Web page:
Walmart closes St. Paul (MN) store on University Ave.

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SamSpade
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Walmart closes St. Paul (MN) store on University Ave.

Post by SamSpade » August 28th, 2019, 8:21 pm

The store originally opened in 2004.
Source:
http://www.startribune.com/walmart-to-c ... 558570572/

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Re: Walmart closes St. Paul (MN) store on University Ave.

Post by arizonaguy » August 30th, 2019, 3:07 pm

Walmart seems to have trouble with some "inner city" locations that they opened in the mid 2000s. Some of these locations like one in Oakland and Baldwin Hills in California and one in the Cleveland area closed in 2016, their location in Sacramento which closed last year also seems to fit this same general demographic.

It seems that Walmart does best with its suburban and mid-sized town locations and anything that is either a very small town or a very "urban" area is something that they have trouble with these days.

I was curious why they went the Neighborhood Market route as opposed to a route more similar to the "flexible format" Targets. I think a smaller (40 - 60,000 sq foot) store that has a "curated" mix of Walmart's entire product line as well as offers pickup and delivery would work wonders for Walmart.

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Re: Walmart closes St. Paul (MN) store on University Ave.

Post by Alpha8472 » August 30th, 2019, 4:27 pm

Walmart was probably targeting supermarket chains at that time. They wanted to take on the supermarket chains and run the other supermarkets out of business.

It was a miscalculation on Walmart's end. Customers did not like Walmart's Neighborhood Markets due to the lack of certain items. Often there is no service meat or deli. Many higher priced items are absent. The quality at Walmart is lower than at other supermarkets. Neighborhood Market stores did not kill off the other supermarket chains, and now Walmart sees these stores as failures.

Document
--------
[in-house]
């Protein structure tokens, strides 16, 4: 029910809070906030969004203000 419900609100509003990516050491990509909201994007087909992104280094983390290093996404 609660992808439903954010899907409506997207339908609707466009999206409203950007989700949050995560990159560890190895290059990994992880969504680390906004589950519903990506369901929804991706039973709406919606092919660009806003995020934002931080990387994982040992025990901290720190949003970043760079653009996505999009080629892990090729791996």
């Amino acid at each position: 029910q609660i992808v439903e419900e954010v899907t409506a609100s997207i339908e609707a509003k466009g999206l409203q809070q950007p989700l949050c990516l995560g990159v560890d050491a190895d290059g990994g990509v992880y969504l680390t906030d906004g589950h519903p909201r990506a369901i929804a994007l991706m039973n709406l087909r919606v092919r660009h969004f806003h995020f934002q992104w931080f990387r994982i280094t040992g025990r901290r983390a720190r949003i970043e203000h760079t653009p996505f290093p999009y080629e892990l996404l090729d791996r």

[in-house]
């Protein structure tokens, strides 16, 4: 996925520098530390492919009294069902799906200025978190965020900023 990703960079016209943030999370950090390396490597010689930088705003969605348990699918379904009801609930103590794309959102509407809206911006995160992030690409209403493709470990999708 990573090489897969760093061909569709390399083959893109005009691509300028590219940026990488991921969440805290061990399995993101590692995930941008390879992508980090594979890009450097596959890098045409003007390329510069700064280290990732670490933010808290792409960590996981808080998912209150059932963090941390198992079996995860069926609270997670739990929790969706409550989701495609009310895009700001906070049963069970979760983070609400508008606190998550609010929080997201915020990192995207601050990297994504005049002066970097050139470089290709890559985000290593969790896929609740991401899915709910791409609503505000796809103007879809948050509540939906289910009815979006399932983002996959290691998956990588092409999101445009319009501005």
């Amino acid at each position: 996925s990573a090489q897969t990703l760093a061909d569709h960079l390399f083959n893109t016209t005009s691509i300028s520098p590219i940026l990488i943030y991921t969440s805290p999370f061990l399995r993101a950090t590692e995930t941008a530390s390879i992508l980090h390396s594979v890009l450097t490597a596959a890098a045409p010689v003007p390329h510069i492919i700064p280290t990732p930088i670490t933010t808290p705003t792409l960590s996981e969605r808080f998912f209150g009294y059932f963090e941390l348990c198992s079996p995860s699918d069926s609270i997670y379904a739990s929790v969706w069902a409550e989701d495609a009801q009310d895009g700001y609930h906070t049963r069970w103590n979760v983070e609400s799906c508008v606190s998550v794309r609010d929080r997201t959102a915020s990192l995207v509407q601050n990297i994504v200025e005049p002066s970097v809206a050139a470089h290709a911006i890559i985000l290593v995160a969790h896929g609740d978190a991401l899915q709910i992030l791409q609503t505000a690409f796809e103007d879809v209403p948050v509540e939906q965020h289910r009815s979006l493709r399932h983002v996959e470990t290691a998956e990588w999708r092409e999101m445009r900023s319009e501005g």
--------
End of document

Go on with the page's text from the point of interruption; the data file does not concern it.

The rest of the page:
Walmart is used to the profits of crowded supercenters. These Neighborhood Markets lack the general merchandise and are less profitable. Walmart makes most of its money on general merchandise, not groceries.

As the leases expire on these stores, Walmart is closing them down. The first ones to go are usually the ones in high shoplifting areas. If the stores have a lot of shoplifting they will be the first to close. The Oakland, California Walmart was a high shoplifting area and it closed despite having such a high volume of sales. That store was packed with customers, but its profitability did not meet required expectations.

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Re: Walmart closes St. Paul (MN) store on University Ave.

Post by storewanderer » August 30th, 2019, 11:12 pm

I read this MN Store that is closing had over 300 employees. So it was definitely a good volume operation. I suspect theft did it in.

Wal Mart seems to have some major problems operating in areas with dense populations and a combination of high crime/high theft. Somehow their model doesn't seem to work in those areas despite running very high sales volumes. I am surprised they don't just increase prices in those locations to try to counter the theft. Maybe they've already tried that and when entire shelves of drug/HBA items are getting wiped off the shelf in a split second and out the door before anyone can blink, they realized it is a lost cause.